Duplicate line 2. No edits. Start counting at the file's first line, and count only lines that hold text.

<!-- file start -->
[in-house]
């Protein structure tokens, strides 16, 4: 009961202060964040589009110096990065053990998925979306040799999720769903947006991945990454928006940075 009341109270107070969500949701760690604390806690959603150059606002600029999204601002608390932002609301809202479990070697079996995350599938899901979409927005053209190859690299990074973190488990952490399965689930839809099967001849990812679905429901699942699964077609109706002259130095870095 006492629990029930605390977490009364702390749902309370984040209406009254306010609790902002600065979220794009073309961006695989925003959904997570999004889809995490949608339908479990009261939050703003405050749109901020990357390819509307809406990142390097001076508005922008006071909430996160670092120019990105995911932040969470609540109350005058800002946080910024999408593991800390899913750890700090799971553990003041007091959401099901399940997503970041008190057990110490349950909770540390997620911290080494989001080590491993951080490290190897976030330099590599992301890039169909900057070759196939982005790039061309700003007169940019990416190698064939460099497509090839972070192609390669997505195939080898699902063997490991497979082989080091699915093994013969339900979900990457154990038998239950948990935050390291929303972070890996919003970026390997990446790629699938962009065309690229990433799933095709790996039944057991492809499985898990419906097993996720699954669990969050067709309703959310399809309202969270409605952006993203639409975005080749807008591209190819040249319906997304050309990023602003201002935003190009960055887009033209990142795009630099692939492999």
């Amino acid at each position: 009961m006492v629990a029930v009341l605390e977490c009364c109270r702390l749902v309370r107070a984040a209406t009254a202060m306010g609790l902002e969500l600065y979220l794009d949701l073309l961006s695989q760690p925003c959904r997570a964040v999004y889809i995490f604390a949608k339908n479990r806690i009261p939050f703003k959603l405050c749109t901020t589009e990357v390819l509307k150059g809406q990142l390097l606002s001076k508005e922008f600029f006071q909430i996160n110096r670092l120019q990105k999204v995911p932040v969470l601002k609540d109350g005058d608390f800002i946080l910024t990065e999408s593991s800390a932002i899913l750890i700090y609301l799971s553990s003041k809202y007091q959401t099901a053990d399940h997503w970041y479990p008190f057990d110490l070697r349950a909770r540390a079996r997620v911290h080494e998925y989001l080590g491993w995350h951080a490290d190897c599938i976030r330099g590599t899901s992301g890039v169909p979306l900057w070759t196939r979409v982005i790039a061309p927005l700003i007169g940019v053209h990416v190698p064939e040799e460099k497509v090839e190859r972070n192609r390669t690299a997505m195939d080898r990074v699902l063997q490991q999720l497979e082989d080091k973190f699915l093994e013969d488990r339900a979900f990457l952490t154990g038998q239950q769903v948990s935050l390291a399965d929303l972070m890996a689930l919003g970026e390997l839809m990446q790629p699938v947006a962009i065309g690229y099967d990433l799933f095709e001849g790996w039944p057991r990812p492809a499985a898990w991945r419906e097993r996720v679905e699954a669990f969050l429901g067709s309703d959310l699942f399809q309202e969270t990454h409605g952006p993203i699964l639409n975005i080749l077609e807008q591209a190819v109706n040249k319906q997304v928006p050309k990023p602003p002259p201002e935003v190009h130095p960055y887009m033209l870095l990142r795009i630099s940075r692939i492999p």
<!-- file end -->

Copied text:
């Protein structure tokens, strides 16, 4: 009961202060964040589009110096990065053990998925979306040799999720769903947006991945990454928006940075 009341109270107070969500949701760690604390806690959603150059606002600029999204601002608390932002609301809202479990070697079996995350599938899901979409927005053209190859690299990074973190488990952490399965689930839809099967001849990812679905429901699942699964077609109706002259130095870095 006492629990029930605390977490009364702390749902309370984040209406009254306010609790902002600065979220794009073309961006695989925003959904997570999004889809995490949608339908479990009261939050703003405050749109901020990357390819509307809406990142390097001076508005922008006071909430996160670092120019990105995911932040969470609540109350005058800002946080910024999408593991800390899913750890700090799971553990003041007091959401099901399940997503970041008190057990110490349950909770540390997620911290080494989001080590491993951080490290190897976030330099590599992301890039169909900057070759196939982005790039061309700003007169940019990416190698064939460099497509090839972070192609390669997505195939080898699902063997490991497979082989080091699915093994013969339900979900990457154990038998239950948990935050390291929303972070890996919003970026390997990446790629699938962009065309690229990433799933095709790996039944057991492809499985898990419906097993996720699954669990969050067709309703959310399809309202969270409605952006993203639409975005080749807008591209190819040249319906997304050309990023602003201002935003190009960055887009033209990142795009630099692939492999």